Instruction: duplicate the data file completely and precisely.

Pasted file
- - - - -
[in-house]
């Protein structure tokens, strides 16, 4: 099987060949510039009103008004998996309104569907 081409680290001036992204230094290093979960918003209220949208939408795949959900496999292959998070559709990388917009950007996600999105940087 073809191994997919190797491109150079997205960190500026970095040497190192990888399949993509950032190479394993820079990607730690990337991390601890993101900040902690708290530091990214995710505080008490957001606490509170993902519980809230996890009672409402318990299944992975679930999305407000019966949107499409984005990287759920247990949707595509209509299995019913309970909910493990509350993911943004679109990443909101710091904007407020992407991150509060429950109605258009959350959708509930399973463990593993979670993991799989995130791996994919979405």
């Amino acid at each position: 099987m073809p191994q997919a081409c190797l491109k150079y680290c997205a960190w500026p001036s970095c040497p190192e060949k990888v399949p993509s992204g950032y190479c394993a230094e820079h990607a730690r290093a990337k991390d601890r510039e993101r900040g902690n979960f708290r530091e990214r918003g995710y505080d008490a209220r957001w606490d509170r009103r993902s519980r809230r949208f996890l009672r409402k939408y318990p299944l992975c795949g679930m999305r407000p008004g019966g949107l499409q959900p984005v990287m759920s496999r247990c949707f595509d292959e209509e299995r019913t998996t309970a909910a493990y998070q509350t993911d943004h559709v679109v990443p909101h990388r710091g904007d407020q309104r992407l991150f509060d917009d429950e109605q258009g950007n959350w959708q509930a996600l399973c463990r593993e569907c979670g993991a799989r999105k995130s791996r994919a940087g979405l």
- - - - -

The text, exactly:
[in-house]
């Protein structure tokens, strides 16, 4: 099987060949510039009103008004998996309104569907 081409680290001036992204230094290093979960918003209220949208939408795949959900496999292959998070559709990388917009950007996600999105940087 073809191994997919190797491109150079997205960190500026970095040497190192990888399949993509950032190479394993820079990607730690990337991390601890993101900040902690708290530091990214995710505080008490957001606490509170993902519980809230996890009672409402318990299944992975679930999305407000019966949107499409984005990287759920247990949707595509209509299995019913309970909910493990509350993911943004679109990443909101710091904007407020992407991150509060429950109605258009959350959708509930399973463990593993979670993991799989995130791996994919979405």
């Amino acid at each position: 099987m073809p191994q997919a081409c190797l491109k150079y680290c997205a960190w500026p001036s970095c040497p190192e060949k990888v399949p993509s992204g950032y190479c394993a230094e820079h990607a730690r290093a990337k991390d601890r510039e993101r900040g902690n979960f708290r530091e990214r918003g995710y505080d008490a209220r957001w606490d509170r009103r993902s519980r809230r949208f996890l009672r409402k939408y318990p299944l992975c795949g679930m999305r407000p008004g019966g949107l499409q959900p984005v990287m759920s496999r247990c949707f595509d292959e209509e299995r019913t998996t309970a909910a493990y998070q509350t993911d943004h559709v679109v990443p909101h990388r710091g904007d407020q309104r992407l991150f509060d917009d429950e109605q258009g950007n959350w959708q509930a996600l399973c463990r593993e569907c979670g993991a799989r999105k995130s791996r994919a940087g979405l």